With multimillion-dollar lawsuits related to data misuse and data breaches peppering the news in the past few years, it’s hard to keep track of the many cases exposing how the internet is being misused and manipulated at the expense of consumers, the economy, national security, and our democratic system. We have become highly dependent on the internet for everything, but we have also become ignorantly myopic towards the biased practices and nontransparent behavior.
The battle over whether and how government should regulate the internet has been going on for well over a dozen years, with no optimism that it will be over soon. Wherever one stands in the net neutrality debate, one thing is clear: Net neutrality principles should either apply to everyone or to no one.
Since net neutrality went from being a concept to a policy to a repealed policy, and so forth, the public debate has shifted tremendously. While net neutrality was designed to prevent internet service providers from “throttling” or using “paid prioritization” against their competitors, it fails to encompass the myriad of different types of discriminatory and self-interested practices in which many other tech companies engage. This ultimately begs the question: why aren’t regulators turning their guns to the real threat?
Let’s take a step backwards and note that the very same net neutrality rules that were aimed at ISPs were also promulgated and pushed by the so-called edge providers like Netflix, Google and eBay. Yet, the very same companies who bang the drums to impose net neutrality rules are also engaged in the discriminating abuses themselves.
When allegations surfaced that Netflix was secretly throttling its video streams to wireless subscribers on AT&T’s and Verizon’s networks, U.S. regulators didn’t further investigate its traffic management practices. Other alleged cases suggest that Netflix is not alone and that the very practices that Netflix engaged in are happening rather frequently in the ecosystem.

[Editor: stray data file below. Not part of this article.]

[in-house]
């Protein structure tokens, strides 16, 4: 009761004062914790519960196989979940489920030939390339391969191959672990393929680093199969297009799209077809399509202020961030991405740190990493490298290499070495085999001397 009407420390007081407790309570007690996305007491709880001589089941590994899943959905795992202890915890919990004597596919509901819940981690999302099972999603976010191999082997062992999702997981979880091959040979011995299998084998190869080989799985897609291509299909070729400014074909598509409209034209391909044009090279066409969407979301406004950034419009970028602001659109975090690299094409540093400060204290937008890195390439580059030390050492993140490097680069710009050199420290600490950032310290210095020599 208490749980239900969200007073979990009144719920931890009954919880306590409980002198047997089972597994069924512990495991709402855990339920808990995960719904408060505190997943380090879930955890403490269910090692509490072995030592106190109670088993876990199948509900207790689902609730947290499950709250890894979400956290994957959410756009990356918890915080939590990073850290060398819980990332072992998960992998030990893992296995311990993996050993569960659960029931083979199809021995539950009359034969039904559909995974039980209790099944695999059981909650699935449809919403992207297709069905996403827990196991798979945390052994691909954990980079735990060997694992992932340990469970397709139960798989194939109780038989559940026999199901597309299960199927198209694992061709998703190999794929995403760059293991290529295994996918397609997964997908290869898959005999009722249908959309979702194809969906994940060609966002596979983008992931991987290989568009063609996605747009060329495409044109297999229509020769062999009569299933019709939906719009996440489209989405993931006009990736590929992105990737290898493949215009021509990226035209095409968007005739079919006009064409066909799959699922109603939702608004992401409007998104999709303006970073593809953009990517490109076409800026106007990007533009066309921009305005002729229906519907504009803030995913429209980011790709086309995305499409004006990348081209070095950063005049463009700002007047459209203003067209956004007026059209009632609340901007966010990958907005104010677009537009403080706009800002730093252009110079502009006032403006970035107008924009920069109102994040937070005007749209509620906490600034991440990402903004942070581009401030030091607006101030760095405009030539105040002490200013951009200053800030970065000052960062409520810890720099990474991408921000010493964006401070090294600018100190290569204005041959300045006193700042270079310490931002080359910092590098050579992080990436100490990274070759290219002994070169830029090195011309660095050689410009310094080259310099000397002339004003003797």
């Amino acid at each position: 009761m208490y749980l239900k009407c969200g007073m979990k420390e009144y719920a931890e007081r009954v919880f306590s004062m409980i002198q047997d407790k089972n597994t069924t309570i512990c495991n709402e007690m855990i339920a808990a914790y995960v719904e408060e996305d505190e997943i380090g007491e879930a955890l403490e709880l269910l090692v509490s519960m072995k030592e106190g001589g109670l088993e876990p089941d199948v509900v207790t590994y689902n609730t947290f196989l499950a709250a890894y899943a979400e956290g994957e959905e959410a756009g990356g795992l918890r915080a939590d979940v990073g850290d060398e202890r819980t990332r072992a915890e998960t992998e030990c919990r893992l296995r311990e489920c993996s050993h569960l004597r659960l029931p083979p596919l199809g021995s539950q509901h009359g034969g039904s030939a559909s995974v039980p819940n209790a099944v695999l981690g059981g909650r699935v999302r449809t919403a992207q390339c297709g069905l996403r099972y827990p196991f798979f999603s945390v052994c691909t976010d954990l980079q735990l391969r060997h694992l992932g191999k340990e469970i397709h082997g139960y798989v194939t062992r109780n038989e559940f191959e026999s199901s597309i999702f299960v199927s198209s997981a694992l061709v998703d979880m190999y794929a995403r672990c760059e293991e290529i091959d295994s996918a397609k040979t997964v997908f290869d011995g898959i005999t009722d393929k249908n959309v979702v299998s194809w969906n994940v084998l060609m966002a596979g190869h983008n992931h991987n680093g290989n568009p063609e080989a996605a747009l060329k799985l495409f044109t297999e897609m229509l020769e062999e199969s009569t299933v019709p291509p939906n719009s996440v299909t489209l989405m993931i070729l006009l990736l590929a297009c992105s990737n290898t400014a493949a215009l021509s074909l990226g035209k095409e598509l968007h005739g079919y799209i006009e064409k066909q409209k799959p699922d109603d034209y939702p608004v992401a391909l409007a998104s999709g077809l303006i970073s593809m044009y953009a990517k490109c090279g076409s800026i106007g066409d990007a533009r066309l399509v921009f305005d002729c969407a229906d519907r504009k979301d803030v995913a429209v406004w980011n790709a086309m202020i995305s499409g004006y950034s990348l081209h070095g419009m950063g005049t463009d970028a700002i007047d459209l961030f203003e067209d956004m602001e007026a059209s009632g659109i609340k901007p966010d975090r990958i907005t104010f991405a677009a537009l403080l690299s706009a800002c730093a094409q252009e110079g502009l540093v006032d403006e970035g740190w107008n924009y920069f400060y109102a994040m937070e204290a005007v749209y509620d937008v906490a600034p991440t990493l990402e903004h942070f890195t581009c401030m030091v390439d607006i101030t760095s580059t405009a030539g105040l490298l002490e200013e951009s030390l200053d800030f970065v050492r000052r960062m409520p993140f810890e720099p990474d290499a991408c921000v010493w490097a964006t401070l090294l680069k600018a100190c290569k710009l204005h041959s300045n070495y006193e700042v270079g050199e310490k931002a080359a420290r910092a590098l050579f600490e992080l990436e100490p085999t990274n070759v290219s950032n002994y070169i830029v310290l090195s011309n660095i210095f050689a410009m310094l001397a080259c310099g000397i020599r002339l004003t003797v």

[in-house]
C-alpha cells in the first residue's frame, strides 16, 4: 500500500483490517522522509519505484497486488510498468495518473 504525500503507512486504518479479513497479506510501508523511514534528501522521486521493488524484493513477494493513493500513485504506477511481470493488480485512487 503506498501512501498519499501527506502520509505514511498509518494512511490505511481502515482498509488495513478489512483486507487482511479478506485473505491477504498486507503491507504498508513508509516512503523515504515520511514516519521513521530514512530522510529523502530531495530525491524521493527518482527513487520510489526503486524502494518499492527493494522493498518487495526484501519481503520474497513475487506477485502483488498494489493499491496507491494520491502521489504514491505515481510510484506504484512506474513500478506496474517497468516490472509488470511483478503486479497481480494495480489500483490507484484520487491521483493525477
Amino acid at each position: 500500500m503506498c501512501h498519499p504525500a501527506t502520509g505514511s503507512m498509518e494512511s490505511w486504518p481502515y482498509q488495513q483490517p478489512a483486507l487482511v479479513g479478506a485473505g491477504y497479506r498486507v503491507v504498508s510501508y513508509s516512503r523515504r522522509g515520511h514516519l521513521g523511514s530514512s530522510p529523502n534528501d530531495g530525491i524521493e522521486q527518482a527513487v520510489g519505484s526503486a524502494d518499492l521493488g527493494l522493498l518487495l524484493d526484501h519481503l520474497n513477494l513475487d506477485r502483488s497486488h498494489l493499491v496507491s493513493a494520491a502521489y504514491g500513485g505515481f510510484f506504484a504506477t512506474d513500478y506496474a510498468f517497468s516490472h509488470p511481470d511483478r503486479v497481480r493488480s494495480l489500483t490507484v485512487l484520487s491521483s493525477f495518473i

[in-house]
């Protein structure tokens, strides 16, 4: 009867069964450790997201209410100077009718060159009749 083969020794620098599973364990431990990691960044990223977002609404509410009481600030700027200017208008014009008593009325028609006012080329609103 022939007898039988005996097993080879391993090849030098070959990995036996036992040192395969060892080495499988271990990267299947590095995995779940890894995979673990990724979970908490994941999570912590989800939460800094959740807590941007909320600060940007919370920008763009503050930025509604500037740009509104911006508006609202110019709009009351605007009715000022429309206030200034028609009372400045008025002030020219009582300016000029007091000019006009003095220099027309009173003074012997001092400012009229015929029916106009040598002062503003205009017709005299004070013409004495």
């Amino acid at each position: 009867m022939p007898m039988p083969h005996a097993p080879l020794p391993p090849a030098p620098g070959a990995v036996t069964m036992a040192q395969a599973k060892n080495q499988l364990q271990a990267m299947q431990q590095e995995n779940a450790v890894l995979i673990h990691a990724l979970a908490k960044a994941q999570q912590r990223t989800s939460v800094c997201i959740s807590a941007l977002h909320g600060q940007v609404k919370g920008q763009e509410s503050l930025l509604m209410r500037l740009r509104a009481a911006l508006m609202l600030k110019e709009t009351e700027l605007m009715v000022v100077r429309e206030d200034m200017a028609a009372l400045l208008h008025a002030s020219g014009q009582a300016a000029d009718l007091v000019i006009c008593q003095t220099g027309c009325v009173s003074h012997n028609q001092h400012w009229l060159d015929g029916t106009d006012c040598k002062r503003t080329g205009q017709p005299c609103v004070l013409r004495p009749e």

And then there is the throttling of political content, involving discriminatory and censorship practices.
Intervening events in the last few years have dramatically exposed how several social media platforms have repeatedly censored specific messaging, like pro-life and pro-immigration enforcement content, and threatening free speech. Other examples highlighting the graveness of this problem include Pinterest blocking vaccination searches and Twitter banning tweets about transgender people earlier this year.
The problem of abusive practices has also been highlighted by Federal Communications Commission Chairman Ajit Pai in a 2017 speech: “Despite all the talk about the fear that broadband providers could decide what internet content consumers can see, recent experience shows that so-called edge providers are in fact deciding what content they see. These providers routinely block or discriminate against content they don’t like.”
We’ve been having essentially the same debate about who controls the internet for more than a decade now, and while we continue to have the same conversations, intervening events that threaten our security and democracy are becoming more rampant.
The conundrum is this: As a society, we rely almost entirely on the internet, and yet the level of security and transparency we accept is shockingly low.
Biased and anticompetitive practices are seemingly becoming graver and more frequent. We need to do a better job at providing basic safeguards for net neutrality and privacy — safeguards that do not unnecessarily interfere with innovation and consumer benefits. But most of all, we need to do this in a manner that encompasses the entire internet ecosystem.
Any discussion about open internet should begin by questioning the behavior that threatens our security, economy and democratic institutions. This is where we should refocus our regulatory efforts. After all, all abuses of power deserve scrutiny.
Dr. Krisztina Pusok is the director of policy and research at the American Consumer Institute, a nonprofit educational and research organization.
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